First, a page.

The government generally collects cess to fund earmarked purposes. It cannot be used for any other purpose. The government has the power to introduce, remove, and alter a cess at any point of time. Let us look at some examples below.
Health and education cess, Swachh Bharat cess, road and infrastructure cess, and cess on exports are some common forms of CESS that the government levies.
A surcharge is charged on the income taxes paid. It is usually paid by taxpayers, whether individuals, association of persons, or companies, who fall in a particular tax bracket. This is levied on the income tax payable and not on the taxable income. Let’s understand it better with some examples below.
As mentioned above, the surcharge imposed will depend on the income tax bracket in which a taxpayer falls.
For example, if the net income of an individual is less than ₹50 Lakh in a year, then the surcharge imposed is nil.
If, on the other hand, the net income is more than ₹50 Lakh but less than ₹1 Crore, then the applicable surcharge is 10%.
Similarly, if the net taxable income of a domestic company is more than ₹1 Crore but less than or equal to ₹10 Crore, the applicable surcharge is 7%.
Let us now look at an interesting update from Union Budget 2022:
Did You Know?
In Union Budget 2022, the government proposed to reduce the highest surcharge rate applicable on the income tax payable by individuals, Hindu Undivided Families (HUFs), association of persons (AOPs), artificial judicial persons, and body of individuals (BOIs) from 37% to 25% under the new tax regime. This will become effective from 1st April, 2023.
Cess and surcharge are taxes collected by the union government. However, there are subtle differences between cess and surcharge as follows:
|The surcharge goes to the Consolidated Fund of India (CFI) and can be spent on any purpose the government deems fit.||Cess goes to CFI but can be used for a specific purpose only.|
|Since the surcharge is applicable on the net income tax payable, it is applicable only on taxpayers who fall in a particular tax bracket (usually high-earning entities)||Cess is paid by everyone.|
|Authorities levy a surcharge only on one’s net tax payable.||Cess is a tax on tax. So, it is applicable on all forms of tax, including direct and indirect taxes.|
As discussed above, cess and surcharge are not the same. However, there are some similarities as follows:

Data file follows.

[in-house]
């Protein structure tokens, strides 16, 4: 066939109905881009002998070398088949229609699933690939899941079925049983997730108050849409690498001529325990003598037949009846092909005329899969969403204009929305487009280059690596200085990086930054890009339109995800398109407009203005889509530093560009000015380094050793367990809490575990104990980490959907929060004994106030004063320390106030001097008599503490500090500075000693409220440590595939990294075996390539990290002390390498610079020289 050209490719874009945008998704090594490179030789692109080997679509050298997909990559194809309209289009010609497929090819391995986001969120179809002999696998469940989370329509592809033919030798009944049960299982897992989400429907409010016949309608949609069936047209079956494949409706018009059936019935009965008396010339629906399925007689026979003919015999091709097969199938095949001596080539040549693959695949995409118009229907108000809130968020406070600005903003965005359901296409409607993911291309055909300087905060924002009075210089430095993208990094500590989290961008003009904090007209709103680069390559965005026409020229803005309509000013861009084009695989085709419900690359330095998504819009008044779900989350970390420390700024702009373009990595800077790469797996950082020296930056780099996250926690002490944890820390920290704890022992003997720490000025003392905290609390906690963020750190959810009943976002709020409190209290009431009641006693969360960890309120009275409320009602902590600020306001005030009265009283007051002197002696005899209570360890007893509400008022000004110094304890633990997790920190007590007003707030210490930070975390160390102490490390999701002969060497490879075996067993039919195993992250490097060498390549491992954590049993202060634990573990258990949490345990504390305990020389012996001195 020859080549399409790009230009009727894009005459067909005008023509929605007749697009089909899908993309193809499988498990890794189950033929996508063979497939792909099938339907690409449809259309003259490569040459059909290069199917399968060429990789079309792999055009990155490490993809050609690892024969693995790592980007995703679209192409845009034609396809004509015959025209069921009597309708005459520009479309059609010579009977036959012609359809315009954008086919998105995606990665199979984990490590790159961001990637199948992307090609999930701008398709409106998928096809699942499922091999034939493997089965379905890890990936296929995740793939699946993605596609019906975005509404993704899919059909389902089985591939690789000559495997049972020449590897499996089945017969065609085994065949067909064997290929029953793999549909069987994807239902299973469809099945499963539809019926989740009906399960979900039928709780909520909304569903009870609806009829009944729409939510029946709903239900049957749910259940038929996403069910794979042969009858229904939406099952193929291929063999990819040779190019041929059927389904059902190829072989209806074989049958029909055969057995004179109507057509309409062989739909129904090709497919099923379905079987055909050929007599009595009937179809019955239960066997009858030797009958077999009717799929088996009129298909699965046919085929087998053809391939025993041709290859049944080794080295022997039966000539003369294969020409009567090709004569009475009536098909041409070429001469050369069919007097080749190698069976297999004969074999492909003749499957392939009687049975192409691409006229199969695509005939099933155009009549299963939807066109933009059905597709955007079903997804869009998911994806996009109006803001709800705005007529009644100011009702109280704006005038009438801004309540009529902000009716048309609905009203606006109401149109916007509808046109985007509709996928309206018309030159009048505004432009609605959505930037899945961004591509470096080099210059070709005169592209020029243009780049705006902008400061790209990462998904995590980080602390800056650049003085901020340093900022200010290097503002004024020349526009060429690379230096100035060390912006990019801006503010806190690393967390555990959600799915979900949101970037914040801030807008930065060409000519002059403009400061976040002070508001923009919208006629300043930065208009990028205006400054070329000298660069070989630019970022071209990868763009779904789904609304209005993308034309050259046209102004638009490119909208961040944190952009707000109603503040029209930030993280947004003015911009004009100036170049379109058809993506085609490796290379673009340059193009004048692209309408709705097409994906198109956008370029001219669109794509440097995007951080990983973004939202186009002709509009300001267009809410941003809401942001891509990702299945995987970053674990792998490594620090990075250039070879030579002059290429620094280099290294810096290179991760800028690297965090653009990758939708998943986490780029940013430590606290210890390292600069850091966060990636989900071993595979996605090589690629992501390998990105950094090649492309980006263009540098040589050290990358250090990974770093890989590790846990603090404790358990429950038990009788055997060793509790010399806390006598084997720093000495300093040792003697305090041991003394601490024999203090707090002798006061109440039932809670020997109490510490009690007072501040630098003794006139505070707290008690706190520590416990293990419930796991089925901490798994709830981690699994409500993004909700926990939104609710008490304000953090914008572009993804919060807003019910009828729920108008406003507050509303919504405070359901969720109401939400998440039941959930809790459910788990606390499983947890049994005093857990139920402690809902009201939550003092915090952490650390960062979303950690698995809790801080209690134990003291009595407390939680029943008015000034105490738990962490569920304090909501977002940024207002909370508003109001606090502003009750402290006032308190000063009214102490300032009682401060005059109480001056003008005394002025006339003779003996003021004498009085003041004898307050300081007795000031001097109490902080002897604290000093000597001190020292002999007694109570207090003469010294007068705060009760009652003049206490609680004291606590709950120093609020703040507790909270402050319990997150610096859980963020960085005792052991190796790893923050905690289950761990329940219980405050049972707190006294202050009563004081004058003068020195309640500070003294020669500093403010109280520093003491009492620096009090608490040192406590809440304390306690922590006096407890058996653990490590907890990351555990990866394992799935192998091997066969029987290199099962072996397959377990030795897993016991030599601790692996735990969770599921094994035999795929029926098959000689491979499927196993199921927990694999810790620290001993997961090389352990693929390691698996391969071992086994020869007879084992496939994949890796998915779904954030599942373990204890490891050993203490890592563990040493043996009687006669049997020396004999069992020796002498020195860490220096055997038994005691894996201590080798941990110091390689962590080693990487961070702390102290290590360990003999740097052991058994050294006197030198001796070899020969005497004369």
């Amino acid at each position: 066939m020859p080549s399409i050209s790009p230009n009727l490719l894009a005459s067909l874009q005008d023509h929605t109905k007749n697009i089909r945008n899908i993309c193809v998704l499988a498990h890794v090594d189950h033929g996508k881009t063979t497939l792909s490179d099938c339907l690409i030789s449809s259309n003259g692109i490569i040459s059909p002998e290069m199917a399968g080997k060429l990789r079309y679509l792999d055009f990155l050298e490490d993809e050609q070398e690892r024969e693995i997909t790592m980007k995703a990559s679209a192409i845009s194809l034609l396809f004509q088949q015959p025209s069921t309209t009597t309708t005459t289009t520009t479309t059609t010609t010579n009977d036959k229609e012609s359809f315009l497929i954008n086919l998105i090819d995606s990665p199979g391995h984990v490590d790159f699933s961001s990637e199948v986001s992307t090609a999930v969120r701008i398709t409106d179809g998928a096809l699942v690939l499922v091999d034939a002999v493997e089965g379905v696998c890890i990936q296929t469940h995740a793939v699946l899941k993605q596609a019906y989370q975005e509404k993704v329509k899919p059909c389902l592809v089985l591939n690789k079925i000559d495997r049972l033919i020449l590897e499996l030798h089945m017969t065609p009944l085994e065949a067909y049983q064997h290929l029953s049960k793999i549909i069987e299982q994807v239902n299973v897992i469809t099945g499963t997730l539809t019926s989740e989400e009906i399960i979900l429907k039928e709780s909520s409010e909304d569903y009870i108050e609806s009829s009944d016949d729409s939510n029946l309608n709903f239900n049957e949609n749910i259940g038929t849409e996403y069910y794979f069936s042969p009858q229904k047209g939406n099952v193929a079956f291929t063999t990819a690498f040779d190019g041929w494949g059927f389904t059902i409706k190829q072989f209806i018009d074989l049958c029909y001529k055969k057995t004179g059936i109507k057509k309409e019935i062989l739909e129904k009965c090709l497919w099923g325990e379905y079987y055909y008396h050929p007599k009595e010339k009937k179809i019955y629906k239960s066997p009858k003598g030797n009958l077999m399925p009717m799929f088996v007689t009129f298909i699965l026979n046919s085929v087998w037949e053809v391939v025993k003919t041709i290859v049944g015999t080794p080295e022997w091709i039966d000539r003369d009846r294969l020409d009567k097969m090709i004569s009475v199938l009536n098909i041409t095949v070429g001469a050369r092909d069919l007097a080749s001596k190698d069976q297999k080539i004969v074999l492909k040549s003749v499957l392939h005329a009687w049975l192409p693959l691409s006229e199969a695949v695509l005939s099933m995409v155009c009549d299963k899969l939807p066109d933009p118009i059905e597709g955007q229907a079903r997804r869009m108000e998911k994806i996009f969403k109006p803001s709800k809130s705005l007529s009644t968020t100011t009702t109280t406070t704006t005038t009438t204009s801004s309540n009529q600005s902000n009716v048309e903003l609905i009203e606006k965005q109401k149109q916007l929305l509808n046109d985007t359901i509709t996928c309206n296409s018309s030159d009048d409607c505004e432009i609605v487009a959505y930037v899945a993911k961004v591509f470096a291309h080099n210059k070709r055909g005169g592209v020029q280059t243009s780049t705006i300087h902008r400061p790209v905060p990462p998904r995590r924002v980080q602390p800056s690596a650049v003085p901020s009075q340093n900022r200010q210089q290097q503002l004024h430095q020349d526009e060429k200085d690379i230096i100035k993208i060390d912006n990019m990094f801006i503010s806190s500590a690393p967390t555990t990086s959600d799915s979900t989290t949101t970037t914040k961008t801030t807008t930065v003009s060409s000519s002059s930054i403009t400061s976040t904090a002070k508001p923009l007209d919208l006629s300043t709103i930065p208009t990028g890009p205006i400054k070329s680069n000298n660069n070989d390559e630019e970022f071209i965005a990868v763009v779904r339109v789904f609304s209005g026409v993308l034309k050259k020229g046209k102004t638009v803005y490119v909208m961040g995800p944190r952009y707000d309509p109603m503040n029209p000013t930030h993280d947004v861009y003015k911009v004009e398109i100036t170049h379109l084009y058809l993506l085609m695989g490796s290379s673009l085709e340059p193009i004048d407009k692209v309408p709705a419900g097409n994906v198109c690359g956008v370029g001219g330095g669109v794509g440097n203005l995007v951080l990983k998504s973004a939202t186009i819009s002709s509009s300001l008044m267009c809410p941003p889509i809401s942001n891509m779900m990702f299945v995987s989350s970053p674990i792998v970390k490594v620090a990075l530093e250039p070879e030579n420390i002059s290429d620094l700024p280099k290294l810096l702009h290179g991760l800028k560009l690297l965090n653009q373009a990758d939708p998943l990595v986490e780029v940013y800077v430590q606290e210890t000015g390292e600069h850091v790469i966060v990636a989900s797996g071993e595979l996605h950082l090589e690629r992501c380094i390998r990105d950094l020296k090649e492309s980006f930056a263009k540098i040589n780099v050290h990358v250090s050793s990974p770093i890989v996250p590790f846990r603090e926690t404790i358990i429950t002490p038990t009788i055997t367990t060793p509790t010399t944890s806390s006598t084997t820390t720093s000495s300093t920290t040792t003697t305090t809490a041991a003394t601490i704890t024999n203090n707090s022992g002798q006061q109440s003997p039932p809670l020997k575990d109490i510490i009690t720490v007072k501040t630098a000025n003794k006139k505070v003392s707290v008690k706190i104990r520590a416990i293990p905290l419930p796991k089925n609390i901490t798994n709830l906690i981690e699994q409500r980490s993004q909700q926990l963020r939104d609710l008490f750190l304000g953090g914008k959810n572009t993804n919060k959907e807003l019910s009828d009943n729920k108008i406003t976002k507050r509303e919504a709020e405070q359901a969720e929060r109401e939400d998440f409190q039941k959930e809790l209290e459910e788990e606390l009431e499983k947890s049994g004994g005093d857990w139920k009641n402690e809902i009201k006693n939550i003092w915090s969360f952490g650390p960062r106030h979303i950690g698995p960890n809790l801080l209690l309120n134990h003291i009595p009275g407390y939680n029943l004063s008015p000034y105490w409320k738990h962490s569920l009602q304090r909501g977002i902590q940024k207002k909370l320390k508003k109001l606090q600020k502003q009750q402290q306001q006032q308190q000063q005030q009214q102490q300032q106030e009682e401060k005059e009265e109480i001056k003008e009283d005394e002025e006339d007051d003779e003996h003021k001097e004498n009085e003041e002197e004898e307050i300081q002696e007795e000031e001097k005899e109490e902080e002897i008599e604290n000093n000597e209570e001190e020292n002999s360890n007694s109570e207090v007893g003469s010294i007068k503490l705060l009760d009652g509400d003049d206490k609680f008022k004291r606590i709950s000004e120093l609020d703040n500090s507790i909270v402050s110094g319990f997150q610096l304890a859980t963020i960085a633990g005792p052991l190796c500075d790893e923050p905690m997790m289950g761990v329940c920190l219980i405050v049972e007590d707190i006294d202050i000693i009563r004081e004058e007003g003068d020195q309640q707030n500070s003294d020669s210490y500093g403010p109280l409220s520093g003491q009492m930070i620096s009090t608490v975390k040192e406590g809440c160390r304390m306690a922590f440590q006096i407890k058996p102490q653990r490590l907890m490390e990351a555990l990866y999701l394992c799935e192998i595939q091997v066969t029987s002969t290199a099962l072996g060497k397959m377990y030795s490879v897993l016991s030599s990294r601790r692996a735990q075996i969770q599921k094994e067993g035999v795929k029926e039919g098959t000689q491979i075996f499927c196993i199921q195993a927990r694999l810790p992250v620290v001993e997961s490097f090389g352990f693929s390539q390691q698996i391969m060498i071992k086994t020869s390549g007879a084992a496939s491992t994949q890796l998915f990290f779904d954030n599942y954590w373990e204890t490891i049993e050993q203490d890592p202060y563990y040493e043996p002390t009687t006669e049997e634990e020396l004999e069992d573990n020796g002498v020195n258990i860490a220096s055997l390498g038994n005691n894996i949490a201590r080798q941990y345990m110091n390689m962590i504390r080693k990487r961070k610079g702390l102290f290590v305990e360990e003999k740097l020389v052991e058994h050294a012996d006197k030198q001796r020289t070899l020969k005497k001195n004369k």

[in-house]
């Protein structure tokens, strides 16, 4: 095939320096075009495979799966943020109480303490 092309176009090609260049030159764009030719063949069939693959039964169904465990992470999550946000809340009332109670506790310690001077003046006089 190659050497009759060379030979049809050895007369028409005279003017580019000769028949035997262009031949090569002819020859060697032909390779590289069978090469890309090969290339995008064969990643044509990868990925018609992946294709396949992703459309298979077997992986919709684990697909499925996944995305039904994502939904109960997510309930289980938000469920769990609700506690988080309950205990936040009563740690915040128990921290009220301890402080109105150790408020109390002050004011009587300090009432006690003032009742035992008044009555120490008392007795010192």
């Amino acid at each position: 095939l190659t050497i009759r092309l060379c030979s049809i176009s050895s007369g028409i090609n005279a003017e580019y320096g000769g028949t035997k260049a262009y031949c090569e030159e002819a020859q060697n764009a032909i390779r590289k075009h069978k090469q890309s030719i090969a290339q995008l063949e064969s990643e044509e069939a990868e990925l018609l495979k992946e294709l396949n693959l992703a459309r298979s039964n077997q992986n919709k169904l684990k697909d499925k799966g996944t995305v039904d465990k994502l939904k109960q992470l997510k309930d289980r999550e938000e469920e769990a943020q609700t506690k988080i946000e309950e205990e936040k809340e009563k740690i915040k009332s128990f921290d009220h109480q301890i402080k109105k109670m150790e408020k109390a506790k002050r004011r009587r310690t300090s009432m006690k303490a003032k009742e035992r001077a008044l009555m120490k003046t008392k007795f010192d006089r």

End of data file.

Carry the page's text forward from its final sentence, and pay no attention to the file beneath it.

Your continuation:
Cess and surcharge are collected by the Government of India as a source of revenue to fund its functioning. While cess is used for specific purposes, surcharge, collected on the next tax paid by an entity, can be used for any purpose, seen fit by the government. Ultimately, the aim is to use the tax collected to better the living conditions of the economically weak and the marginalised sections of the society.
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A payment card surcharge fee is an additional amount that the business merchant charges on the customer’s bill if he/she makes the payment through a card. This fee is also known as the checkout fee.
Marginal relief is supposed to provide some consideration on the levied additional tax like a surcharge on a taxpayer whose income exceeds the margin of Rs. 50 lakh. The idea of marginal relief is to ensure that the increase in a taxpayer’s income tax should not exceed the increase in the total income of the same.
Ans: Tobacco and tobacco products come under GST with a percentage of 28% and an additional cess of up to 21%. Other than this, if the Central Government decides, it can levy Central Excise Duty on these products.
GST is an indirect tax and is a great source of revenue for the government. Both the Central and state governments have their duties to perform for which they need sufficient funds and can apply specific tax rates through GST.
Income earned in farming or agriculture business is exempt from tax in India under Section 10(1) of the Income Tax Act, 1961. Poultry and cattle rearing also come under farming and are therefore tax-free.
|Section 145A||Section 80P||Section 92CD|
|Section 281||Section 32(2)||Section 270A|
|Section 1399||Section 192A||Section 11|
|Section 35AD||Section 80C||Section 32|
|Section 206AA||Section 92E||Section 9|
|Section 153||Section 10(10D)||Section 194DA|
|Section 10AA||Section 80GG||Section 80TTB|
|Section 80JJAA||Section 1940||Section 23B|
|Section 206AB||Section 44AB||Section 87A|
|Section 115JB||Section 154||Section 194D|
|Section 194J(1)(ba)||Sectio 80U||Section 194K|
|Section 56-59||Section 80TTA||Section 234C|
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